In This Article African Wars of Independence

  • Introduction
  • General Overviews
  • Journals
  • Algeria, 1954–1962

Military History African Wars of Independence
by
Tim Stapleton
  • LAST REVIEWED: 01 December 2016
  • LAST MODIFIED: 25 February 2014
  • DOI: 10.1093/obo/9780199791279-0022

Introduction

While most African states gained independence through negotiation with outgoing European colonial rulers during the late 1950s and 1960s, some experienced wars between stubborn colonial and white settler regimes, and armed African nationalist insurgents. During the 1950s Kenya and Algeria, with British and French settlers respectively, experienced uprisings that led to the metropolitan regimes abandoning settler interests and granting independence in the early 1960s. Insisting that its three African colonies were integral parts of the mother country, fascist Portugal fought African nationalist insurgencies in Angola, Mozambique, and Guinea-Bissau, during the 1960s and early 1970s which led to a military coup in Lisbon in 1974 and a sudden withdrawal from Africa. In white settler ruled Southern Rhodesia (today’s Zimbabwe), South African occupied South West Africa (today’s Namibia), and apartheid South Africa, African nationalists became frustrated with increasingly deadly state repression and abandoned non-violent protest in the 1960s to embark on armed struggles to liberate their countries. Given the Cold War context of the time, the colonial and settler states portrayed themselves as champions of Western civilization and appealed to Britain and the United States for assistance and the exiled African nationalists received support from the Eastern Bloc which required that they adopt revolutionary socialist rhetoric. Newly independent African ruled countries, such as Tanzania and Zambia, were often sympathetic to the armed nationalist movements and allowed them to establish staging areas in their territories which meant that these states were often drawn into the conflicts as well. The sudden withdrawal of Portugal from Africa dramatically changed the balance of power in Southern Africa which led to the negotiated independence of Zimbabwe in 1980. The winding down of the Cold War led to South African withdrawal from Namibia, which gained independence in 1990, and the dismantling of apartheid in South Africa that resulted in that country’s first democratic elections in 1994. Given the number of African countries involved and the international dimensions of most of these conflicts, the relevant literature is vast and contains numerous debates.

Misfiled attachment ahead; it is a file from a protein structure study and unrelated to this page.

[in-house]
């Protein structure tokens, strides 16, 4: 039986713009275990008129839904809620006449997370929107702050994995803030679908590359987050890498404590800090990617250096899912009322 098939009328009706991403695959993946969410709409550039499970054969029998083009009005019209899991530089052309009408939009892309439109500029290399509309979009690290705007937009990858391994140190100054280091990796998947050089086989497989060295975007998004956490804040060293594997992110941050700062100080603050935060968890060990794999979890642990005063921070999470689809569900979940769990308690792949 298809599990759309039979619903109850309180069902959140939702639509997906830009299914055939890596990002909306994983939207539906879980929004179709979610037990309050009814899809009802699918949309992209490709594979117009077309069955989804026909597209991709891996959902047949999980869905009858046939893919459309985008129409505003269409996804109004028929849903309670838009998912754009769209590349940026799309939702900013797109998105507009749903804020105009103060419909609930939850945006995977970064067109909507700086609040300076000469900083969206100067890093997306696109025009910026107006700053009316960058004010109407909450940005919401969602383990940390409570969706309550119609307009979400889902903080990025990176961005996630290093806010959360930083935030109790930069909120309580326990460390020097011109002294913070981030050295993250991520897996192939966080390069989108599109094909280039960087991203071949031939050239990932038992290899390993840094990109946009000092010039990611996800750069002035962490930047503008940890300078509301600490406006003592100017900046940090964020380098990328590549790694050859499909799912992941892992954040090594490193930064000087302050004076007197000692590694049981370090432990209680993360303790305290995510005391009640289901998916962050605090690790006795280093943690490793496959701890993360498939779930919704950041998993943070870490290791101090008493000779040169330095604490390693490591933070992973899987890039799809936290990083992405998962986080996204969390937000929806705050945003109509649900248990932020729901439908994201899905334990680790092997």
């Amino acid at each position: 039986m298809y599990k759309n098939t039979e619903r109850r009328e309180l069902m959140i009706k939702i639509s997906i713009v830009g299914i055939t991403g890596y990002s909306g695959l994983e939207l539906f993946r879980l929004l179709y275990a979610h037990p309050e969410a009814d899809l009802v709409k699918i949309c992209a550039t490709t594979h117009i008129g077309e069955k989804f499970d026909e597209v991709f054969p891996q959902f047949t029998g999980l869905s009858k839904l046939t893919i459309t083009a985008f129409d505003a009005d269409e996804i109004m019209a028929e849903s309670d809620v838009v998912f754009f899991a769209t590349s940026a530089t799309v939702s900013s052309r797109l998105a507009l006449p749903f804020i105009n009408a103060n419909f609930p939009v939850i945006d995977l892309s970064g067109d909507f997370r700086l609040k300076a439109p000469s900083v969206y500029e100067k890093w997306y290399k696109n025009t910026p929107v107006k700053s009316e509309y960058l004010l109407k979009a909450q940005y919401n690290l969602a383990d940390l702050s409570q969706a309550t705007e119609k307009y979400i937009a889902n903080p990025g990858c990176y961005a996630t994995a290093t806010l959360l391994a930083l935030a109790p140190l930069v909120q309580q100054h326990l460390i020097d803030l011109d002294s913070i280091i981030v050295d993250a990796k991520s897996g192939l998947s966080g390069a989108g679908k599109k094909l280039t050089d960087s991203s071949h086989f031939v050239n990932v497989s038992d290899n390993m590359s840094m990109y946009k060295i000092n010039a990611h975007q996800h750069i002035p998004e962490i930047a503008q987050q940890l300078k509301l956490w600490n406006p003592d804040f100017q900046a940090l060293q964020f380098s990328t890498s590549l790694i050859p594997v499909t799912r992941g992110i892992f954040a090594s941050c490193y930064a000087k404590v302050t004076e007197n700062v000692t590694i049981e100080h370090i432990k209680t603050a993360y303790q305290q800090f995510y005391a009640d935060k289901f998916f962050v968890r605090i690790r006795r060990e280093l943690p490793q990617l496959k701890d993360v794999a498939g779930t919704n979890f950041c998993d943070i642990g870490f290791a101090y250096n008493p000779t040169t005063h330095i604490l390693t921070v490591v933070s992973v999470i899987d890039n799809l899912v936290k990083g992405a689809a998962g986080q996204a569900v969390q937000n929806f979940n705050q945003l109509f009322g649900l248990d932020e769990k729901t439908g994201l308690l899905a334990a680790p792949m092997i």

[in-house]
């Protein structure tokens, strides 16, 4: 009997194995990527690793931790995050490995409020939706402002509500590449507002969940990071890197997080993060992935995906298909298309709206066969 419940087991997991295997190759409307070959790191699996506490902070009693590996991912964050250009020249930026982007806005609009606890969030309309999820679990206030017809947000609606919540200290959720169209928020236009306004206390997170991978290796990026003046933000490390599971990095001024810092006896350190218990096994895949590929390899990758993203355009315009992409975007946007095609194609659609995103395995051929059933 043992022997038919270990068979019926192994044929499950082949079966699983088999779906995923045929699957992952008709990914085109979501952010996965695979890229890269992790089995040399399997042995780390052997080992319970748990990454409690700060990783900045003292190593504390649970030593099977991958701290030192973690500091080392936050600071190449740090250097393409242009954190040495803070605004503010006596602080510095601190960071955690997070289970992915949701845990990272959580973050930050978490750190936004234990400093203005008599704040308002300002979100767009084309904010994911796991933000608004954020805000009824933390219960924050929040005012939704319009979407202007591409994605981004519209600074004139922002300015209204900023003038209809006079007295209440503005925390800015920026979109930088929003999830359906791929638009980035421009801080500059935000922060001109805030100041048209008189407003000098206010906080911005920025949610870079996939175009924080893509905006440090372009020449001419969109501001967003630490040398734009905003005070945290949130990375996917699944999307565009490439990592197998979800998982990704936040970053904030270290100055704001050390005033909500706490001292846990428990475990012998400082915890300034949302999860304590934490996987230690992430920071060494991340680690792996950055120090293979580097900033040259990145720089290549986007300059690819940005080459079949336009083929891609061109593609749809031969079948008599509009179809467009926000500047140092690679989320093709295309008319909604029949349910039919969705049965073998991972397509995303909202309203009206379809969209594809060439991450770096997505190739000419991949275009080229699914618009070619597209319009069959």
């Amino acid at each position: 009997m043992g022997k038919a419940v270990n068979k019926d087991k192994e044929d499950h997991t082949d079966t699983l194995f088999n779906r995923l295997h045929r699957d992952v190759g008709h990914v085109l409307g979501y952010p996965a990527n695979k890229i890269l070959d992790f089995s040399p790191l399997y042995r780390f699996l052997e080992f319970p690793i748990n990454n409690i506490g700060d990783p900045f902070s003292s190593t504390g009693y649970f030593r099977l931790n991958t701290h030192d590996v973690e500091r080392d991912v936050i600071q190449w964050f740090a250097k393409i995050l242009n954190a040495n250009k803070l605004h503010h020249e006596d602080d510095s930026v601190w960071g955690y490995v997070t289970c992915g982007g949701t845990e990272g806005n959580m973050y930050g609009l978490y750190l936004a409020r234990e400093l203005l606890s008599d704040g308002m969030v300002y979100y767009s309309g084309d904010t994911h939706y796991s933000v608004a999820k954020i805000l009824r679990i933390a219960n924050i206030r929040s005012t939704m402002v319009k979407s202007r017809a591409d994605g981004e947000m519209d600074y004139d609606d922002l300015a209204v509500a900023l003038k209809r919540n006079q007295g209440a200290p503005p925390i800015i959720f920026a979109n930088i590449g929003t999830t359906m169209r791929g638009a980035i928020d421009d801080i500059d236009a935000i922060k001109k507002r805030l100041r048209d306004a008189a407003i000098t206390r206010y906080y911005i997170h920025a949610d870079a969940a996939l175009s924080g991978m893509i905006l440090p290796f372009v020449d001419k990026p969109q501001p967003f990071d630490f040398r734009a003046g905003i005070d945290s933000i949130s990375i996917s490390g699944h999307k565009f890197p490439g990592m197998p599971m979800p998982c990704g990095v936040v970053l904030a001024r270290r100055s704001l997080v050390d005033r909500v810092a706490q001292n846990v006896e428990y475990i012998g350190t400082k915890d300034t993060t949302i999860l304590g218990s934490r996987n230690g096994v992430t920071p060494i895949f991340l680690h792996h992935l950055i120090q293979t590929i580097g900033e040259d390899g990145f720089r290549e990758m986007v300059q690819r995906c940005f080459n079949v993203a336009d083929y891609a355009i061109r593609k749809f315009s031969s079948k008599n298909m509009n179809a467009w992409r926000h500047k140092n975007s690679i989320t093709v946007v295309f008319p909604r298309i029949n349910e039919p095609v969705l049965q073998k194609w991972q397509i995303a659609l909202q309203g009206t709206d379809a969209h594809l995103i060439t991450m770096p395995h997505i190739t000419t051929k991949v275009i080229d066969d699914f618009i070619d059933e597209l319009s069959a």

General Overviews

Although there are many books and articles on specific wars of independence in Africa, there are surprisingly few general overviews of the subject. Broader works on the European decolonization of Africa cover both the negotiated and violent paths to independence though they tend to focus more on the former as well as the broader international context and changing imperial policies. Birmingham 1995, Hargreaves 1996, and Falola 2002 offer general overviews. Clayton 1994 looks at wars of independence in French colonies in Africa and Asia, Clayton 1999 examines warfare in Africa after 1950, which includes independence conflicts, Turner 1998 explores insurgencies in Africa, which also includes wars of independence, and Edgerton 2002 devotes a chapter to these conflicts.

  • Birmingham, David. The Decolonization of Africa. London: University College London, 1995.

    DOI: 10.4324/9780203169452E-mail Citation »

    A general overview of Africa’s decolonization including wars of independence.

  • Clayton, Anthony. The French Wars of Decolonization. London: Longman, 1994.

    E-mail Citation »

    A synopsis of French counter-insurgency struggles in Madagascar, Indo-China, and Algeria.

  • Clayton, Anthony. Frontiersmen: Warfare in Africa since 1950. London: Routledge, 1999.

    E-mail Citation »

    This book surveys the history of armed conflict in Africa during the second half of the 20th century including wars of independence.

  • Edgerton, Robert B. Africa’s Armies: From Honour to Infamy: A History from 1791 to the Present. Boulder, CO: Westview, 2002.

    E-mail Citation »

    Within this concise military history of Africa, one of the chapters provides an overview of the continent’s wars of independence.

  • Falola, Toyin, ed. Africa Vol. 4: The End of Colonial Rule: Nationalism and Decolonization. Durham, NC: Carolina Academic Press, 2002.

    E-mail Citation »

    Part of a series intended to introduce university students and the public to African history, this volume contains essays that examine the end of European rule in Africa including the wars of independence.

  • Hargreaves, John D. Decolonization in Africa. London: Longman, 1996.

    E-mail Citation »

    A classic account of decolonization in Africa originally published in 1988 that does not focus much on warfare.

  • Turner, John W. Continent Ablaze: The Insurgency Wars in Africa 1960 to the Present. Johannesburg: Jonathan Ball, 1998.

    E-mail Citation »

    An overview of insurgency in late-20th-century Africa with chapters on Rhodesia and South West Africa (Namibia).

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